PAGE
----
Sandy Enoch, founder of Robotical

Robots are becoming more prominent in everyday life. In the short-term, they won’t take over the world, but they can make it a better place. Robotics and electronics can be used to help other people, whether it’s a robot that cleans up the environment, assistive robots which help the less mobile, or ones that provide companionship to the lonely. It’s such a fast-moving field and I’m always looking at ways to create robots and engage young minds in the process.

I’ve always been technical and loved computing science at school. Heriot-Watt University was offering a degree in Robotics which caught my eye. Whenever there was an opportunity to create, I was always involved in the process. I worked towards a PhD at Edinburgh University where my ideas were nurtured and I was encouraged to enrol in a scholarship.

When I was building robots during my PhD, I used waterjet cutting to manufacture parts – that’s a high powered jet of water computer controlled to cut through metal and make a designed shape. The robots I created were able to walk with more flexibility, unlike most robots which are designed to walk as rigidly as possible. This was to ensure my robot walked more like a person with the ability to adapt to slight imperfections in terrain without falling over.

I wanted to inspire my young nieces and nephews with my love for robotics and teach them how to code. I liked the idea of being able to give them a little robot of their own that they could interact with. However, I wanted my robot to be unique, so I started to consider ways of creating a more manufacturable robot that children would like.

Marty is a programmable robot I’ve been working on for four years and I’m continuously looking at ways to develop him. He can walk, dance, play football and avoid obstacles which makes him the perfect toy for children, educators and creators. He has a real expression and personality, yet he still looks like a robot. The process took a lot of time and perseverance, but it was worth it watching my idea come to life.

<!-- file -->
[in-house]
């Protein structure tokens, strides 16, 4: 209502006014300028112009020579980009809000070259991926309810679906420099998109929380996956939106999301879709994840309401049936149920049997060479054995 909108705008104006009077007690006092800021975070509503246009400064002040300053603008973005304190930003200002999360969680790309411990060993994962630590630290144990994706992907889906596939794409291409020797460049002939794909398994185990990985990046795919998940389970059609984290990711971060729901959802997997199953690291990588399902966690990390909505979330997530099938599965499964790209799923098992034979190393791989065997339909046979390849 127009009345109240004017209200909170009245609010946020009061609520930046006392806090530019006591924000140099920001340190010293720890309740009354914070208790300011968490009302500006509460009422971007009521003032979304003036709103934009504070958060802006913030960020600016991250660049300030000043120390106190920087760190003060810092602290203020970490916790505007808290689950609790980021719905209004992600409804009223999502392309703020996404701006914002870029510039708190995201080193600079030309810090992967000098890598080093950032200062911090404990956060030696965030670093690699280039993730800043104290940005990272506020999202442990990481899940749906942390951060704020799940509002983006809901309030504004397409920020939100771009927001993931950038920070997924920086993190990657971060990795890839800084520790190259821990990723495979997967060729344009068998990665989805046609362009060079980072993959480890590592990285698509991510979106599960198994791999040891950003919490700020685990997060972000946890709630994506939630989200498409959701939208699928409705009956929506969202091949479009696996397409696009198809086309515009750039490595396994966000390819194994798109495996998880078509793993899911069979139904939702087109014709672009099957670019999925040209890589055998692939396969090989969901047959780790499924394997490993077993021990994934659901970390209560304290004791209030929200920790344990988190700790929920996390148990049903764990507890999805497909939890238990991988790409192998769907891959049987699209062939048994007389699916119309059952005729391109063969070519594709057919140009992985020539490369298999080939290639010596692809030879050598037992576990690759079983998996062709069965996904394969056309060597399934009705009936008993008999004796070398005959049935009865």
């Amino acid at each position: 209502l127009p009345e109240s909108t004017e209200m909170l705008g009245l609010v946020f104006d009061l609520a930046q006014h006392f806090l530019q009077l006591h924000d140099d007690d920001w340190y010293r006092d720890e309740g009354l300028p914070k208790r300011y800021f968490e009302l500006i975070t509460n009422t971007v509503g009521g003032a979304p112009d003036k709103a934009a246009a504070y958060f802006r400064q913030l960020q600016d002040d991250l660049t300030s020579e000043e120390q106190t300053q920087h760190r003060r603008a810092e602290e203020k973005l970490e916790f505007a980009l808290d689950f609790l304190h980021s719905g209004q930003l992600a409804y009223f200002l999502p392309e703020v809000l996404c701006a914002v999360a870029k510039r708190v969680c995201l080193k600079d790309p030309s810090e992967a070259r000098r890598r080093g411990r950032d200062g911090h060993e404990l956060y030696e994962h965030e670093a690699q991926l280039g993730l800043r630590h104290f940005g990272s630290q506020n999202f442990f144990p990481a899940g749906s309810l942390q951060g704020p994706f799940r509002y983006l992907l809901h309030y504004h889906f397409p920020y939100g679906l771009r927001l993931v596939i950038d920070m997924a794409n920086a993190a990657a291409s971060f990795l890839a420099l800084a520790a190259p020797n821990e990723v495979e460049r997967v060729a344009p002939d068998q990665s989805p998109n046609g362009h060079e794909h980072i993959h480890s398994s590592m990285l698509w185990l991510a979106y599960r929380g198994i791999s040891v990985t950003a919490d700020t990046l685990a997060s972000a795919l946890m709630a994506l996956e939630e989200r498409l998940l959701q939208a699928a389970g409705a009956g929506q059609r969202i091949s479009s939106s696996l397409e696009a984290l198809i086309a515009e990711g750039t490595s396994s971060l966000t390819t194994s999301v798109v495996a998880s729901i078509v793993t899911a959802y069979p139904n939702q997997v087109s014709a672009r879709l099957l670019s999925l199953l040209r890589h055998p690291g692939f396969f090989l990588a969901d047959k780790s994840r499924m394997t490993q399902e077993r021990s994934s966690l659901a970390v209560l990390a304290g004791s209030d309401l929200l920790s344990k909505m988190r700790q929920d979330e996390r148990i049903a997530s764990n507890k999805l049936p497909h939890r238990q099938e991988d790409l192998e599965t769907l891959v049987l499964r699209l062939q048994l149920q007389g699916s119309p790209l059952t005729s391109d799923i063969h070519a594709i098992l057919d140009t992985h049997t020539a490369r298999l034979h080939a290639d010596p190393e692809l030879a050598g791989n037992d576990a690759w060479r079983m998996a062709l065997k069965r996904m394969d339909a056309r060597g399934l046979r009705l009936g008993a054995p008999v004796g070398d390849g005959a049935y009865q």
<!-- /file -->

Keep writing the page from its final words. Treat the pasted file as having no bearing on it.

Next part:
Robotical is the company I founded to commercialise Marty. I work in schools and educational companies to inspire more young people to create and get involved in robotics. There are lots of possibilities for robots, one child in the US came up with an idea for a robot that could clean up the ocean and that’s what I want to encourage. Not every child will be a programmer, but it helps them to have a better understanding of how the world works.

I started out by printing 3D robot parts in my bedroom which makes it rewarding to see how far this idea has developed. I hope to make more robots that children will enjoy, I already have some ideas for the future, but for now, Marty takes up most of my time. It’s fascinating that he will receive recognition in the Robots exhibition at Edinburgh’s National Museum. I’m a robot nerd so I’m desperate to see all the other robots involved.

Marty the robot is on display as part of the Robots exhibition at the National Museum of Scotland in Edinburgh from January 18 until May 5. Visit